I decided to not mess about here and had a first stab at this style using Hood as the guinea pig. I was pretty pleased with the opening result. It was definitely encouraging, if not perfect. It had the Batman feel I was going for. I just need to give him a bit more of his own character. Just doing a head and shoulders image meant I could save a lot of time whilst still getting the character across.

Time to test the theory again, see if it would translate to Guy De Gisburne – The Raven.

The original concept art for Guy (pictured near the top of the page) was a good stab at the character I had in my head, but I wanted to really get the Darth Vader/Dredd feel across whilst maintaining an element of humanity (if that's not an oxymoron).


This one felt good from the off. It went though several stages of development at the pencil sketch stage, long before it saw any action on the computer. The style is definitely Steven Sanchez, but it's also definitely my take on it. It's more sketchy and rough around the edges. The digital colouring was great fun too, as well as adding textures to the clothes for an extra dimension.

I'm currently going back to my Hood drawing to see if I can match the intensity of The Raven. In addition, I'm looking at the other members of the respective warbands.

This has been quite a journey. I did not feel capable of doing my own artwork two years ago, and spent a lot of money getting two concept artists to give it a shot. Whilst the results were genuinely stunning, it always felt like they weren't quite the characters I had envisioned. This image for The Raven is not perfect, but it signifies a great amalgamation of the concept artists' work and my own ideas and skills. It has given me the confidence that this is my route forward. They may only be head shots effectively, but I can foresee the next step of expanding them to full body illustrations being straightforward. I need to establish the characters first, pin down a look and feel for them all.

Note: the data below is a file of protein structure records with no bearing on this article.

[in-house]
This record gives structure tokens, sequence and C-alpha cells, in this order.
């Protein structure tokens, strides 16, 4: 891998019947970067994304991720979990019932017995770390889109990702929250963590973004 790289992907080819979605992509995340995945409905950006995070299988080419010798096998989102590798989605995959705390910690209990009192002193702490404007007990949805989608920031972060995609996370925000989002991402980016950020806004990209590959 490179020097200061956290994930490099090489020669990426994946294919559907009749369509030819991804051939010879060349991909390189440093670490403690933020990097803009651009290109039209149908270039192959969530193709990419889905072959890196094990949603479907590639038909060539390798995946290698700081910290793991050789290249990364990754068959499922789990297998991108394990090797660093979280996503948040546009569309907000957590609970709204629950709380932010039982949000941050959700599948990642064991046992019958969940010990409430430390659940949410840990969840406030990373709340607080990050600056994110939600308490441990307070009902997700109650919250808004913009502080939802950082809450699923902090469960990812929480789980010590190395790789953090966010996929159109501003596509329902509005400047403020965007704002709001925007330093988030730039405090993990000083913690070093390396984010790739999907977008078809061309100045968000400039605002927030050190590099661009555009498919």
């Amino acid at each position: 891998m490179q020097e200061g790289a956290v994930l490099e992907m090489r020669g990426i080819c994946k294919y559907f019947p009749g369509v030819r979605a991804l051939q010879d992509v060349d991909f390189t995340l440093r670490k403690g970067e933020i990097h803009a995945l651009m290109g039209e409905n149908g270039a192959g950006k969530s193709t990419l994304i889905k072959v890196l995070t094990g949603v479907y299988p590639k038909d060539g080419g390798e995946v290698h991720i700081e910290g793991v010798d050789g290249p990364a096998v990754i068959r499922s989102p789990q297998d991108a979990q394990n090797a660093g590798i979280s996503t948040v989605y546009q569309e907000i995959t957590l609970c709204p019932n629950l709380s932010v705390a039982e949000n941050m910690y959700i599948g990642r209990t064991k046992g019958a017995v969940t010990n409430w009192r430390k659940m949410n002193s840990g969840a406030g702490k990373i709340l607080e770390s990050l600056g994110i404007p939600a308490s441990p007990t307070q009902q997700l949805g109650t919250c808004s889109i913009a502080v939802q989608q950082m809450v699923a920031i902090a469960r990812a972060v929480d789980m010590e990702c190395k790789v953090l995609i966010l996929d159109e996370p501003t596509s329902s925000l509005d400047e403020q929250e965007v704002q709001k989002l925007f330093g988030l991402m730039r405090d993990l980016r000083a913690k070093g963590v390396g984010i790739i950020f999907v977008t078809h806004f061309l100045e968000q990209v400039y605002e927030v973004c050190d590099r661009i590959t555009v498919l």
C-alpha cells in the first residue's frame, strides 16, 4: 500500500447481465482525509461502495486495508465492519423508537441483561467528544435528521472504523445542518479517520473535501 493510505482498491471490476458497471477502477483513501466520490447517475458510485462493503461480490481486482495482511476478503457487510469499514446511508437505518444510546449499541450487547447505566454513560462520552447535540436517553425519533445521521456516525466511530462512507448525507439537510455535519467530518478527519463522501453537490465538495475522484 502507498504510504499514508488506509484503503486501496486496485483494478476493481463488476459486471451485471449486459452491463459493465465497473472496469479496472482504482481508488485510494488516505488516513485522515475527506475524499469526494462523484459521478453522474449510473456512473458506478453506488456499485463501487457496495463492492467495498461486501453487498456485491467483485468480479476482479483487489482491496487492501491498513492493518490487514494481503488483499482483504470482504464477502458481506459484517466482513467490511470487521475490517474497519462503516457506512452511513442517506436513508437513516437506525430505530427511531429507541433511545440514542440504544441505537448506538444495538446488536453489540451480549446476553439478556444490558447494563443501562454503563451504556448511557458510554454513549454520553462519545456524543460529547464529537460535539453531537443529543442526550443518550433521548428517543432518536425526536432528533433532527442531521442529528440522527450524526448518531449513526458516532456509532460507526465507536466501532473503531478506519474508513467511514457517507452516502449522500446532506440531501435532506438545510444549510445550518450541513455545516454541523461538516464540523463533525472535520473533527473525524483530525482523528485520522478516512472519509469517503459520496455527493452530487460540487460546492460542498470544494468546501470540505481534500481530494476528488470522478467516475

Stay tuned…





6 comments:

  1. As another blogger and game developer, I can only wish you luck in making things work for the game you want to create Mike. :)

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    1. You too sir! Loving what you're doing over at Kitbash Games

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  2. Great post Mike, I had to chuckle at the chibi style Nottingham soldier, I certainly didn't see that coming. Loving the development, keep going.

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    1. He is fun, and the may be scope for doing a chibi version of the game at some point with draughts style rules?

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  3. You're quite good, your artstyle would certainly fit in some (especially the French) comic books too.
    I can imagine it wasn't easy to find and adapt the style you like.
    At least, it's one of the reasons I gave up on drawing.
    I hope to see more of your work in the near future!

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    1. Cheers Wouter. I find drawing is one of those things it's easy to get despondent about as improvements only come with time and practice (kind of like painting miniatures!)